For as long as I can remember a homeless man has been hanging out every morning just opposite the Starbucks parking lot near my office. I always look for him when I walk from my car to the building I work in. Most every morning I see him in his wheelchair “directing” traffic entering and leaving the parking lot. On the occasional mornings I walk to Starbucks for a cup of coffee, I do my best to avoid him.
I know, as a Christian, I should not avoid contact with this man. I know Jesus, and John Wesley, would expect me to go out of my way to do what I can to help him. But all I want to do is get my coffee and get back to my office as quickly as possible.
Today I was in an all-day staff meeting. We began the day with devotions led by one of my colleagues. He told us to take a walk for 10 minutes and think about what we are thankful for. I decided to walk around the block. I left the building and turned left, heading towards Starbucks. To save time I decided to walk down the alley. That’s when I realized I could not avoid the homeless guy.
As I approached he smiled and waved at me. When I got closer he asked if I had any spare change. I don’t like to give cash to people on the street so I declined to give him anything. He smiled and said, “Maybe next time.” Then he said, “If you’re going by CVS, I could sure use a bottle of Gatorade.” I replied, “I’m late for a meeting and don’t have time.” He said, “That’s okay. Have a good day.”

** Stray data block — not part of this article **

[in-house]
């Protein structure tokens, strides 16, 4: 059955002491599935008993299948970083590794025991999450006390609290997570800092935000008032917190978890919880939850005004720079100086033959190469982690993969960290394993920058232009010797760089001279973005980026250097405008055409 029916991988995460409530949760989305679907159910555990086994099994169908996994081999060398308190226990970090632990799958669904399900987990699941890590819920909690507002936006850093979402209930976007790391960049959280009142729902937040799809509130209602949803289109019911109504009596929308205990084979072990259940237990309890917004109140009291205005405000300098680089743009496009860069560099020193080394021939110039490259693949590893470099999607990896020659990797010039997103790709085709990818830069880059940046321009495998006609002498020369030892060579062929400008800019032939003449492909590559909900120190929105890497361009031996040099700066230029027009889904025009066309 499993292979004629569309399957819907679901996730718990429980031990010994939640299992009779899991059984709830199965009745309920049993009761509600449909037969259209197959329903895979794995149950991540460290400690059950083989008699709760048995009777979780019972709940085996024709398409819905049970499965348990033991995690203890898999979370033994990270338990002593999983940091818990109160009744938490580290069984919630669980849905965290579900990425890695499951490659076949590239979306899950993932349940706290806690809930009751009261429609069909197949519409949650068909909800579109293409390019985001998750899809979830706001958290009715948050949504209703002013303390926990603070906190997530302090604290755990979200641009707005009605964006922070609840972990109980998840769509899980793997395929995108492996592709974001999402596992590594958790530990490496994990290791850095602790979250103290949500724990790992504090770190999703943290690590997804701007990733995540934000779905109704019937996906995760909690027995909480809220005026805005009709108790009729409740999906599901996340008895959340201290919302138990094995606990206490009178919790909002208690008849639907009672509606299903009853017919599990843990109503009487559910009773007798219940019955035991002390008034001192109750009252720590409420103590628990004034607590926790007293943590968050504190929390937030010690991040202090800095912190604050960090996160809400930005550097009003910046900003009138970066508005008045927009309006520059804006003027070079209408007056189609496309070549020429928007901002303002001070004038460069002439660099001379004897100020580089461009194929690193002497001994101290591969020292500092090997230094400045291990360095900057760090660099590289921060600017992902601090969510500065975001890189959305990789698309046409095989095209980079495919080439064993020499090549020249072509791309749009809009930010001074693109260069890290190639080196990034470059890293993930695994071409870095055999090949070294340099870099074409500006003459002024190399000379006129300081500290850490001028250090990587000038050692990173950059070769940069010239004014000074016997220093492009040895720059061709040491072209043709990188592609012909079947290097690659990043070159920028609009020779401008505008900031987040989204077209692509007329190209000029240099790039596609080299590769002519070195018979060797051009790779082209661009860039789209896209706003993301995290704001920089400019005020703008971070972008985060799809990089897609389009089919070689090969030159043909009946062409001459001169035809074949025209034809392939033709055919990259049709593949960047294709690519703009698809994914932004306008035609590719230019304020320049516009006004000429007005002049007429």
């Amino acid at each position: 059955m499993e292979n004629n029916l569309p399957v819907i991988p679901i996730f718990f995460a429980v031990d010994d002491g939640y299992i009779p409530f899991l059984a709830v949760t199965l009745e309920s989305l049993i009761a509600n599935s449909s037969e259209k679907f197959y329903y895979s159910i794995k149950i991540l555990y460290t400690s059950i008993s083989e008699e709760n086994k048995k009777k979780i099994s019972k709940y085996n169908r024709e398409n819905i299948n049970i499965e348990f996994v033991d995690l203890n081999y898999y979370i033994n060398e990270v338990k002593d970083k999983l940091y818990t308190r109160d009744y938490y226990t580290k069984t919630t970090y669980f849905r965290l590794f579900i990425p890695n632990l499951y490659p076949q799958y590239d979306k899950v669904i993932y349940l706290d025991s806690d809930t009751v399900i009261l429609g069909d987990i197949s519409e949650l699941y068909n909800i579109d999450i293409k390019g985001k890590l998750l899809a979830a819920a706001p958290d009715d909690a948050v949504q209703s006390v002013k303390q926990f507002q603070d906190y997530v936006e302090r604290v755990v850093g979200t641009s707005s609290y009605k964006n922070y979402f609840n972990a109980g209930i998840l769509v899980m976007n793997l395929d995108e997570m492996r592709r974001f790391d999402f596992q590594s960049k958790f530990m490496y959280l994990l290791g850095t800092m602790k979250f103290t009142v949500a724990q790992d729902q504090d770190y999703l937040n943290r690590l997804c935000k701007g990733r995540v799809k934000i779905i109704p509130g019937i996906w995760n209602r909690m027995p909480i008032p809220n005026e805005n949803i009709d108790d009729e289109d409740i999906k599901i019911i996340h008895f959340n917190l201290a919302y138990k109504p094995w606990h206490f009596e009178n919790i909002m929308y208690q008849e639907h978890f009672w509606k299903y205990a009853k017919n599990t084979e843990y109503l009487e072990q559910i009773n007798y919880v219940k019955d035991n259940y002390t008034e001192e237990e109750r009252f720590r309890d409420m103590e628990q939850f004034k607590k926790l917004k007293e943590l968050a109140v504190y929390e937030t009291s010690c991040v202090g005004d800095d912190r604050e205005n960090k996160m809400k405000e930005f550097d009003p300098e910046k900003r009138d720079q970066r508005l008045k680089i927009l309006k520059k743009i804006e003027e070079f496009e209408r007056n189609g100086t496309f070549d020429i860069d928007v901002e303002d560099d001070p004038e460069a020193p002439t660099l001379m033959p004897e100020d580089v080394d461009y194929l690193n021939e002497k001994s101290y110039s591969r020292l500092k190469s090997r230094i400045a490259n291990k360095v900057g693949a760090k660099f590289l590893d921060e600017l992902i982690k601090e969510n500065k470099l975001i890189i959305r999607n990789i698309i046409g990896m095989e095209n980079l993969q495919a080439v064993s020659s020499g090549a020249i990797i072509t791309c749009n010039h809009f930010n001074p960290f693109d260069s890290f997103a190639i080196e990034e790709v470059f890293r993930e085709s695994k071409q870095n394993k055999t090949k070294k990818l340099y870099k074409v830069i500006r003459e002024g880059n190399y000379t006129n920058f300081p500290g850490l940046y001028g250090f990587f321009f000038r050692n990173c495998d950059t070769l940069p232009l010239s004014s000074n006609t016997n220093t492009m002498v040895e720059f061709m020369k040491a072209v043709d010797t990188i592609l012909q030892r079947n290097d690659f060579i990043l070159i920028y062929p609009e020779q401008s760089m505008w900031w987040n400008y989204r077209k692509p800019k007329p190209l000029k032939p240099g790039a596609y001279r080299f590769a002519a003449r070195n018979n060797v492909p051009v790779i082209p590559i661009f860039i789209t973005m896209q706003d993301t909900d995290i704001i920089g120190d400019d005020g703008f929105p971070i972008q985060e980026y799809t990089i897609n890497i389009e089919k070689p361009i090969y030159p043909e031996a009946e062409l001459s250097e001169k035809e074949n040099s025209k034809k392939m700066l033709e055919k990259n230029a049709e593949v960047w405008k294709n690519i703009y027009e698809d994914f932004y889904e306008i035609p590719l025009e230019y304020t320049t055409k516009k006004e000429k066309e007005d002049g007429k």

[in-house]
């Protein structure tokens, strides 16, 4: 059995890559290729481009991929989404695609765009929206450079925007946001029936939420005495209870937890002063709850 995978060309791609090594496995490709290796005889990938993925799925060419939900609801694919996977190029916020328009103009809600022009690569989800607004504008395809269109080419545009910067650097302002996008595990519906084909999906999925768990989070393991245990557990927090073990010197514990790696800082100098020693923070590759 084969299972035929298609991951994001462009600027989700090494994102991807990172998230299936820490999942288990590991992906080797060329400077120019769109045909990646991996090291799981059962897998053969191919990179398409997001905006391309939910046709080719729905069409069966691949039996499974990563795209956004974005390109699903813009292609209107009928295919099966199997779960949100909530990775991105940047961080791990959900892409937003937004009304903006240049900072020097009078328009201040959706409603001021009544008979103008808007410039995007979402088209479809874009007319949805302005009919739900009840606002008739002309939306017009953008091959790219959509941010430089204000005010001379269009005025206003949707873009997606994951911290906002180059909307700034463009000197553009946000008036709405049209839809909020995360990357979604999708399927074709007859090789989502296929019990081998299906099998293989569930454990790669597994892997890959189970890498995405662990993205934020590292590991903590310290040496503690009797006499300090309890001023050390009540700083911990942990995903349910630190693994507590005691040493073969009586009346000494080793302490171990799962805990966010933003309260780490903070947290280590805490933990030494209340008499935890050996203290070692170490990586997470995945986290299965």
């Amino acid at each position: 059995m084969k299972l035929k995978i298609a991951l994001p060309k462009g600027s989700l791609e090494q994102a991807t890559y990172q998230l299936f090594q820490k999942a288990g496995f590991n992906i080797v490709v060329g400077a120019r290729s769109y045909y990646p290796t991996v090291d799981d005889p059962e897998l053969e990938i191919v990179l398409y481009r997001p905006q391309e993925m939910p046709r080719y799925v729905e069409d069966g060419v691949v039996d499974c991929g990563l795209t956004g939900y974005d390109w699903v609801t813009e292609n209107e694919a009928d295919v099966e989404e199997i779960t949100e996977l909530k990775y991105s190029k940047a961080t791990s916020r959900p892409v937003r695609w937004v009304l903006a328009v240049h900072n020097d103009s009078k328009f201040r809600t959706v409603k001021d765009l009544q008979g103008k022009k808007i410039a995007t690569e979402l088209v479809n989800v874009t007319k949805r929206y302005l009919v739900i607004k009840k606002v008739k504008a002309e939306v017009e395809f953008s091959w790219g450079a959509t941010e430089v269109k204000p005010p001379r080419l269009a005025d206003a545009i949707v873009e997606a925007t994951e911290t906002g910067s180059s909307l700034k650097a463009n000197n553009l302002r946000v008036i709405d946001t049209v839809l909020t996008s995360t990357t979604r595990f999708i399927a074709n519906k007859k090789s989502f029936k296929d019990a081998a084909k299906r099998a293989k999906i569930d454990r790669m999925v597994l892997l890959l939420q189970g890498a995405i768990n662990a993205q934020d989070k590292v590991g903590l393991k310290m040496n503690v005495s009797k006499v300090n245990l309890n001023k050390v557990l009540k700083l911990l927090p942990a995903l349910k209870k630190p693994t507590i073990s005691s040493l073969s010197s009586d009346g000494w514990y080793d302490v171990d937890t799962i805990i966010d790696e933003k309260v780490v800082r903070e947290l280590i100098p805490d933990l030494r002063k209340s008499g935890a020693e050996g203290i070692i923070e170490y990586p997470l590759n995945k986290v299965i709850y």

As I continued walking I remembered a passage in the Works of John Wesley. It may have been in one of his letters or in his journal. Perhaps it’s in one of his sermons. He wrote about how works of mercy are just as much means of grace as works of piety. In fact, at times, they may be even more important. Wesley wrote something to the effect that if you are on your way to a class meeting or worship service and encounter a hungry person, then you are obligated to stop and help; even if doing so means you will be late, or miss, your meeting. I suspect he also made reference to the parable of the Good Samaritan.
Realizing that I would probably be late returning to the staff meeting, I ran into CVS, purchased a bottle of Gatorade, and brought it to the man in the wheelchair directing traffic at the Starbucks parking lot. He smiled and said, “Thanks! Have a blessed day.” I didn’t mind being a little late. I also knew that bringing him that bottle of cold sports drink was something I could not not do. It was my obligation as a professing Christian, and a long-time member of a Covenant Discipleship group.
As I reflect on the experience I am convinced my ability to respond as I did is the result of years of accountability for my discipleship. For years I’ve lived with a covenant clause that says, “We will seek out ways to show compassion to all people and all God’s creation.” This morning the Holy Spirit led me to a man in a wheelchair in the hot sun that needed a cold drink. The years of accountability for discipleship helped me realize helping that man was more important my need to get to my staff meeting on time.
How has accountability for witnessing to Jesus Christ in the world and following his teachings through acts of compassion, justice, worship, and devotion under the guidance of the Holy Spirit changed you? How has it changed your congregation?